Discounting in Cost-benefit Analysis
AbstractThere is much disagreement about the discount rate. The prescriptive approach derives the discount rate from utility functions, growth models and ethical considerations. The descriptive approach stresses the opportunity cost of capital, but struggles to define which market rates to average. Both use social (shadow) discount rates to compensate for capital market distortions. Others propose discount rates declining through time. This paper argues that it is wrong to use shadow discount rates because they cannot ensure the efficient allocation of public funds nor correct for capital market distortions. Instead the marginal cost of public sector funds should be used for discounting and the shadow price of capital should be used to adjust for distortions. No other discount rate will lead to correct cost-benefit analysis results. This paper argues that discounting and inter-temporal distribution weighting are not equivalent, and that the former is required for correct cost-benefit analysis results. It argues further that discount rates should not be declining; and that the requirements for robustness of conclusions and the partial equilibrium nature of cost-benefit analysis limit the scope of its applicability.
Download InfoIf you experience problems downloading a file, check if you have the proper application to view it first. In case of further problems read the IDEAS help page. Note that these files are not on the IDEAS site. Please be patient as the files may be large.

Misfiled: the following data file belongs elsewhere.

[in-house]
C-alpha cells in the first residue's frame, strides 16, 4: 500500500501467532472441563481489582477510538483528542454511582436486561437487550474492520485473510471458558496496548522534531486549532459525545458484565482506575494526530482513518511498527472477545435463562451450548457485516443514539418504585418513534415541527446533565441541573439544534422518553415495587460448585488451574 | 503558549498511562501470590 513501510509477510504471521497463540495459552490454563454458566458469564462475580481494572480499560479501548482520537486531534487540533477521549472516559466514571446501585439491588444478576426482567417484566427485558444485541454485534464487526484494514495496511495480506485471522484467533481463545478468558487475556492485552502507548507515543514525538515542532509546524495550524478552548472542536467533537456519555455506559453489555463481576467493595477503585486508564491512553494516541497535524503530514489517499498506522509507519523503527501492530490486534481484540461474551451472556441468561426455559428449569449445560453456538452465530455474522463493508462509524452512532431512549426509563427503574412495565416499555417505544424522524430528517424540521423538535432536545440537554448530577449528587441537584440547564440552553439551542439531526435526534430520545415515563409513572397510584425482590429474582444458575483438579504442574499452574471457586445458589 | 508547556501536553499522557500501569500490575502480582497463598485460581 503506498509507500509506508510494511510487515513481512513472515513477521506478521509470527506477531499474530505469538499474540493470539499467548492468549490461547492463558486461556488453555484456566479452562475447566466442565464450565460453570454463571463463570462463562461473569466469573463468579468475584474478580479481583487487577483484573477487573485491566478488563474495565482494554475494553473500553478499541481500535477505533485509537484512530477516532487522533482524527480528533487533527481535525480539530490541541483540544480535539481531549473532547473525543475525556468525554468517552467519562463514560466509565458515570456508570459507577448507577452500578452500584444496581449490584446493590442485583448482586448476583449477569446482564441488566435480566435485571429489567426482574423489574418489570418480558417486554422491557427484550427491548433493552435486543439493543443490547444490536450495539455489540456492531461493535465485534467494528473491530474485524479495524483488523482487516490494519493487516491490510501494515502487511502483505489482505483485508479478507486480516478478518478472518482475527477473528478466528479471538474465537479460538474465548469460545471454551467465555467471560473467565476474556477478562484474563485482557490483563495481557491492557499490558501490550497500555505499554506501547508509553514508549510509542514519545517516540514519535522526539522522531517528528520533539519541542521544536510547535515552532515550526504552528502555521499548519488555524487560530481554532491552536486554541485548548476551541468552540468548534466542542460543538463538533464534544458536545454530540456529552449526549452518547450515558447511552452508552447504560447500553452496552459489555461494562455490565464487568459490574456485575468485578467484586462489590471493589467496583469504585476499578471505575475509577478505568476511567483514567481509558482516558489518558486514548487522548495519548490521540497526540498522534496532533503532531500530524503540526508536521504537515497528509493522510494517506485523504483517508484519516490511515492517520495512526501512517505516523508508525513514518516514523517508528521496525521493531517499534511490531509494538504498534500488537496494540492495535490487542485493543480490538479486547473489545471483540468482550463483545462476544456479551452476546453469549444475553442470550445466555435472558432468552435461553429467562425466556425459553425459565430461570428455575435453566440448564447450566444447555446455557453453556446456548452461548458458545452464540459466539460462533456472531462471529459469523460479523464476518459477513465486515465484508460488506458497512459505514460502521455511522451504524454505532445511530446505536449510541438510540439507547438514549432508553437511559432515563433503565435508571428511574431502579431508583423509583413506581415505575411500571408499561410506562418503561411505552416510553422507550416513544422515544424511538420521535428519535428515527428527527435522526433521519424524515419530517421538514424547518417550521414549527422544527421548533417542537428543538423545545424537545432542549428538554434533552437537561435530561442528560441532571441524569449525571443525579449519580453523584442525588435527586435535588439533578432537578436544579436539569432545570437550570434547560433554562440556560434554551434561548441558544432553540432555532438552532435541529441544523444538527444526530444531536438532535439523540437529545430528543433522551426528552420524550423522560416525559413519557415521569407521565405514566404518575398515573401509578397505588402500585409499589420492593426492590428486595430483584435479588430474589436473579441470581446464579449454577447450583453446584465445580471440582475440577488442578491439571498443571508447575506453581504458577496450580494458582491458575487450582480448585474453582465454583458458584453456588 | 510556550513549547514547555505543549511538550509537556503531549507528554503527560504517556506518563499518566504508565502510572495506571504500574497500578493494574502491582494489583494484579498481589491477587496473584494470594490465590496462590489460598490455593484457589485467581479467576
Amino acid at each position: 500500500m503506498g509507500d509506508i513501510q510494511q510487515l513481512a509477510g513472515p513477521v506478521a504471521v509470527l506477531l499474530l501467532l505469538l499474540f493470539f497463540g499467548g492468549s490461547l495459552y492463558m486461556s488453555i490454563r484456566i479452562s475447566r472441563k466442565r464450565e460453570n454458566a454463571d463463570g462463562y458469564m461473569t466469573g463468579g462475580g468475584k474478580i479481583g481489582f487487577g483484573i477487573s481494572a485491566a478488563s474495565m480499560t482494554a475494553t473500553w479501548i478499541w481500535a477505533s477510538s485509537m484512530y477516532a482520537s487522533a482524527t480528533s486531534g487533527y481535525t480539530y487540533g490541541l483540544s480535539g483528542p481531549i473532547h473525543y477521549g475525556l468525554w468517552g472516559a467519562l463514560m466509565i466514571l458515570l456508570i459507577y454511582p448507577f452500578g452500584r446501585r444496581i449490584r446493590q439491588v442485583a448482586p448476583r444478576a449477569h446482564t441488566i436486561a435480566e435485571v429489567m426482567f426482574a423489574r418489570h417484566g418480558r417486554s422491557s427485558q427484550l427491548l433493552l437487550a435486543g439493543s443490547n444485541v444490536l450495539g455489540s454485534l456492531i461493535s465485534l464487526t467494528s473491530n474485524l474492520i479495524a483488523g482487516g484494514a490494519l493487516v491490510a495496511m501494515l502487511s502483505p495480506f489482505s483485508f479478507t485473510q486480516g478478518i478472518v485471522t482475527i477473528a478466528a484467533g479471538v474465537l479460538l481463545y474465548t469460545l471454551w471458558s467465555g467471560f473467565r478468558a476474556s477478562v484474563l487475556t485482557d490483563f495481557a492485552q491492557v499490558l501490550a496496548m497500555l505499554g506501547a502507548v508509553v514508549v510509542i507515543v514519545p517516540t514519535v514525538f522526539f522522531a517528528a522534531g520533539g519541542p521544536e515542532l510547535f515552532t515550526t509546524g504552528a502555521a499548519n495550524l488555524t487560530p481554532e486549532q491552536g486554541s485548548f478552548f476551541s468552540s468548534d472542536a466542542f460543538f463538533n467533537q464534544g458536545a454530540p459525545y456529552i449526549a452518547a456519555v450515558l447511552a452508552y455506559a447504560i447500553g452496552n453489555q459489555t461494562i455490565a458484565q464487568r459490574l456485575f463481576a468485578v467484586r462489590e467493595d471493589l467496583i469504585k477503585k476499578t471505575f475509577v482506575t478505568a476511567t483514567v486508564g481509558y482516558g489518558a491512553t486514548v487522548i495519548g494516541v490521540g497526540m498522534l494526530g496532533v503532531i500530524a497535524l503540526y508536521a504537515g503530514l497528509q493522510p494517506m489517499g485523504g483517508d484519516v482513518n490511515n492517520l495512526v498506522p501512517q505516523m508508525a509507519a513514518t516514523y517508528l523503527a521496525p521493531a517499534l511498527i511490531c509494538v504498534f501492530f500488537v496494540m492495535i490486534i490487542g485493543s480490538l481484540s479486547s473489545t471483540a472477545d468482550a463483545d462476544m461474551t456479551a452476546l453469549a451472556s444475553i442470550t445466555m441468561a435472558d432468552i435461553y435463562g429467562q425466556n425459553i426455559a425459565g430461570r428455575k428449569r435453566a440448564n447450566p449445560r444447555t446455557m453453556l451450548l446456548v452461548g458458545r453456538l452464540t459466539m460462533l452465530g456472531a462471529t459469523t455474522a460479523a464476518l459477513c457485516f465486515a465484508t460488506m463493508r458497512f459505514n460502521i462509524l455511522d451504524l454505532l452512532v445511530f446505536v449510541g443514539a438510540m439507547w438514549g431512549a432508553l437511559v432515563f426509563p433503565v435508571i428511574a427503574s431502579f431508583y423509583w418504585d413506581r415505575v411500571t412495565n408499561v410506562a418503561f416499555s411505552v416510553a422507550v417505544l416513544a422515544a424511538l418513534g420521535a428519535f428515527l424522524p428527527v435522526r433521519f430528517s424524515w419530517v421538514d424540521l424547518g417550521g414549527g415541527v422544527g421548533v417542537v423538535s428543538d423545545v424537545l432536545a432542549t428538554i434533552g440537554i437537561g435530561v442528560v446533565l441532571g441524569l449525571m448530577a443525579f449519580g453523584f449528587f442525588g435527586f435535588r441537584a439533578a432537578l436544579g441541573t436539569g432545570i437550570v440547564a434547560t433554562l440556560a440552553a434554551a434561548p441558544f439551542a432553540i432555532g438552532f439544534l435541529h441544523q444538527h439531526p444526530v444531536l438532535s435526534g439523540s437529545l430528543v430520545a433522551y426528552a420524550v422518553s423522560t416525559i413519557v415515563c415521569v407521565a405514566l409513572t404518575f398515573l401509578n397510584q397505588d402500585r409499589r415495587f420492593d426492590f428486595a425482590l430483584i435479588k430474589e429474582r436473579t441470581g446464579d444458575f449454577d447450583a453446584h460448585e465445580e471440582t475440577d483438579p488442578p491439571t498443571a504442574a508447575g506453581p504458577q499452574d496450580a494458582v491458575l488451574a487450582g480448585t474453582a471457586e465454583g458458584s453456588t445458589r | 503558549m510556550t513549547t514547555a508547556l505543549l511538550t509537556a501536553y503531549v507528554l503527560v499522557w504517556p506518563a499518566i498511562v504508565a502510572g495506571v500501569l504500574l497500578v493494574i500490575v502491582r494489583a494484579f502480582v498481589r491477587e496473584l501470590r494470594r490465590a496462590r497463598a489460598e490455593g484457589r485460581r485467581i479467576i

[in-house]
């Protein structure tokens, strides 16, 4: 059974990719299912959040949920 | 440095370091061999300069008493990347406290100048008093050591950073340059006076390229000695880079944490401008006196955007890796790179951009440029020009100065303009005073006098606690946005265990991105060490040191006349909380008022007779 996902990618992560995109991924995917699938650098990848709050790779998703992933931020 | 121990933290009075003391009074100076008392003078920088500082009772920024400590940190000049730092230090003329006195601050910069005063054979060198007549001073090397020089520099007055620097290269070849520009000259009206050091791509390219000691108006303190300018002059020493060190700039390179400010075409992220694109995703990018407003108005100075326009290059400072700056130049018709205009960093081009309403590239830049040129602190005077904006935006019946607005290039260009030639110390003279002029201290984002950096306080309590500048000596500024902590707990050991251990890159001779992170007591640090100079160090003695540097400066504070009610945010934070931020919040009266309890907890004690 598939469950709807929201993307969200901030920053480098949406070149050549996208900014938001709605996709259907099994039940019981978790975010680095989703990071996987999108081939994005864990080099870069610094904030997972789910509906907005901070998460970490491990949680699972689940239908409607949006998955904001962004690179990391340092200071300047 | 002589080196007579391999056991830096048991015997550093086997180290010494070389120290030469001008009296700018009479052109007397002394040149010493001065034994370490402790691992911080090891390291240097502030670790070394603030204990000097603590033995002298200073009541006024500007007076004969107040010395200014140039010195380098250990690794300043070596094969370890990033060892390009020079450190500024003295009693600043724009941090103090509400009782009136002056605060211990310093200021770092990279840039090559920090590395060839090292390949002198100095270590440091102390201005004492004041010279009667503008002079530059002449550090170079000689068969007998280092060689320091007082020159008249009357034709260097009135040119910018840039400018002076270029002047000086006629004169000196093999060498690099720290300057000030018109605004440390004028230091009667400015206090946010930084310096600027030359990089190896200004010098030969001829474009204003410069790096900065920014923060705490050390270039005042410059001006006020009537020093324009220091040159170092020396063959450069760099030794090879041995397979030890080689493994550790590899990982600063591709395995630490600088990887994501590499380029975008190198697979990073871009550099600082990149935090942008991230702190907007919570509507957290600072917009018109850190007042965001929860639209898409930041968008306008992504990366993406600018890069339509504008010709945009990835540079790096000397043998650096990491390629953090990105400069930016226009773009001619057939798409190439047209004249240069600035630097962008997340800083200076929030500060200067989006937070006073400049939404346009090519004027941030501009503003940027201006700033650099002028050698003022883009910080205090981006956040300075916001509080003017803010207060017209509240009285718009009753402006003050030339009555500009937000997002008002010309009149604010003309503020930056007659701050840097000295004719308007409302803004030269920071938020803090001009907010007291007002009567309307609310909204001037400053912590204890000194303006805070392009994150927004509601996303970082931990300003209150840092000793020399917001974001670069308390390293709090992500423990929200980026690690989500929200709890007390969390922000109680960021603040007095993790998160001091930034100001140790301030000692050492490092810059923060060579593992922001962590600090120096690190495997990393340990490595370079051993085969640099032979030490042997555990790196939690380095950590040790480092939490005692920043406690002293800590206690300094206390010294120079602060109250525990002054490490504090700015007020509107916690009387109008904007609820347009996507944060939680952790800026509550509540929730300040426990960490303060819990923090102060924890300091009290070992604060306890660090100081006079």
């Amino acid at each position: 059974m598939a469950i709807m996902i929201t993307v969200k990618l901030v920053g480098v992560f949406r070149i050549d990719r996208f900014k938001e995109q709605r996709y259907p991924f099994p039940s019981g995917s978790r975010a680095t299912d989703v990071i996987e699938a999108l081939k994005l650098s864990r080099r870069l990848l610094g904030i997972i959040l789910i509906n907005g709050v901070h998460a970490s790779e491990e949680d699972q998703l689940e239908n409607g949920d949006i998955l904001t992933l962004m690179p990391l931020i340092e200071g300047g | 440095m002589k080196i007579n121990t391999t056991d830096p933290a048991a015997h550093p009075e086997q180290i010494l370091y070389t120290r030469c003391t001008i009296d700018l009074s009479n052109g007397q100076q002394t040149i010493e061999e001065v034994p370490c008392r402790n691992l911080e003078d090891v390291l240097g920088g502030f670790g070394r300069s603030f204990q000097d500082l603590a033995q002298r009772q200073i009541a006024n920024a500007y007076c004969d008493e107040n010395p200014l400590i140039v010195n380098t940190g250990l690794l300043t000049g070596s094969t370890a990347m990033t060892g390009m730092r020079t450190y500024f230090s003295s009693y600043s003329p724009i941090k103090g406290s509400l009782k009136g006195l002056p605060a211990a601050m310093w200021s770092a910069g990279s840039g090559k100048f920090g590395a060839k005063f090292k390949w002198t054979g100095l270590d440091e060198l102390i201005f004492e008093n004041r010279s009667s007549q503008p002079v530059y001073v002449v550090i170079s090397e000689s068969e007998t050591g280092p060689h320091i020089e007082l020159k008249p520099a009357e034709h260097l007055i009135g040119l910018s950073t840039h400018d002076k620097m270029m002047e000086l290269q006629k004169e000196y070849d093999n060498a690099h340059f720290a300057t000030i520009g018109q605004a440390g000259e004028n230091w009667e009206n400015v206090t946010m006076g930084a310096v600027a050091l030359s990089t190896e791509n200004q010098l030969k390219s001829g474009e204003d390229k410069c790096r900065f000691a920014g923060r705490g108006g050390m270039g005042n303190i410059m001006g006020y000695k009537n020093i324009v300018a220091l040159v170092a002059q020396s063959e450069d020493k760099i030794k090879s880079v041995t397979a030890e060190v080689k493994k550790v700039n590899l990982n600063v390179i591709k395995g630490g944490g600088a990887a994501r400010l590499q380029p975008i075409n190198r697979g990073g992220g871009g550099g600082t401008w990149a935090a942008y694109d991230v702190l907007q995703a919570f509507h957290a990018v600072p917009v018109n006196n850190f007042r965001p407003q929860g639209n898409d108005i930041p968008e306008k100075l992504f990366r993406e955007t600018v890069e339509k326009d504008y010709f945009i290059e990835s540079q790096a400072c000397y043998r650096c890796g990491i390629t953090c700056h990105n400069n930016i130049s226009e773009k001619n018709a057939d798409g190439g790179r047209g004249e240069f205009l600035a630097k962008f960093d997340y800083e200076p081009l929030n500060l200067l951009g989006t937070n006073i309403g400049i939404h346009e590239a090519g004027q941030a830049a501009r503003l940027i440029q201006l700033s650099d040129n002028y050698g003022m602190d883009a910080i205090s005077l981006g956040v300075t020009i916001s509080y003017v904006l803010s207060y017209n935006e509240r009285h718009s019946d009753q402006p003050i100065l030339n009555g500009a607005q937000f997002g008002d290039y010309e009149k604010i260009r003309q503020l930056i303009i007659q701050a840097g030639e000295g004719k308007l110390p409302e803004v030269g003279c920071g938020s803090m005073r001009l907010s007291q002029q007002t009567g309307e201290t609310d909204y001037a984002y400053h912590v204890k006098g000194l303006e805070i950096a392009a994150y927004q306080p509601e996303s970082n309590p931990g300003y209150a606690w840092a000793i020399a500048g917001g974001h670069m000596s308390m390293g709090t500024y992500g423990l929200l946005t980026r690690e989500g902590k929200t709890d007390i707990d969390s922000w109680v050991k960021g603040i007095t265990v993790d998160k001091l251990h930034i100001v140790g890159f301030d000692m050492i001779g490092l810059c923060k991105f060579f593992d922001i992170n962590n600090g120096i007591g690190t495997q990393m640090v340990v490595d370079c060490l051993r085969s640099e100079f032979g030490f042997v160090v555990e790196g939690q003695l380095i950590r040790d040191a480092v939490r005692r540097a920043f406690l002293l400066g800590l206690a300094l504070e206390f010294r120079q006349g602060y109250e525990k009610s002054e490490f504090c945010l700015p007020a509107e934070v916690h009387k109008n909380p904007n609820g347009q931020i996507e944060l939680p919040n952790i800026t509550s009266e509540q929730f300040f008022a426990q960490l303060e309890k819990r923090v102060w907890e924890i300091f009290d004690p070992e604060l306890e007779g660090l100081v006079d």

As the access to this document is restricted, you may want to look for a different version under "Related research" (further below) or search for a different version of it.
Bibliographic InfoArticle provided by Akadémiai Kiadó, Hungary in its journal Society and Economy.
Volume (Year): 33 (2011)
Issue (Month): 2 (August)
Note: I am grateful to Elio Londero, whose many questions and doubts helped to focus and improve the arguments presented.
Contact details of provider:
Web page: http://www.akkrt.hu
Postal: Akadémiai Kiadó Zrt., Prielle K. u. 21-35. Budapest, 1117, Hungary
Find related papers by JEL classification:
- D61 - Microeconomics - - Welfare Economics - - - Allocative Efficiency; Cost-Benefit Analysis
- H43 - Public Economics - - Publicly Provided Goods - - - Project Evaluation; Social Discount Rate
You can help add them by filling out this form.
reading list or among the top items on IDEAS.Access and download statisticsgeneral information about how to correct material in RePEc.
For technical questions regarding this item, or to correct its authors, title, abstract, bibliographic or download information, contact: (Andrea Pók).
If you have authored this item and are not yet registered with RePEc, we encourage you to do it here. This allows to link your profile to this item. It also allows you to accept potential citations to this item that we are uncertain about.
If references are entirely missing, you can add them using this form.
If the full references list an item that is present in RePEc, but the system did not link to it, you can help with this form.
If you know of missing items citing this one, you can help us creating those links by adding the relevant references in the same way as above, for each refering item. If you are a registered author of this item, you may also want to check the "citations" tab in your profile, as there may be some citations waiting for confirmation.
Please note that corrections may take a couple of weeks to filter through the various RePEc services.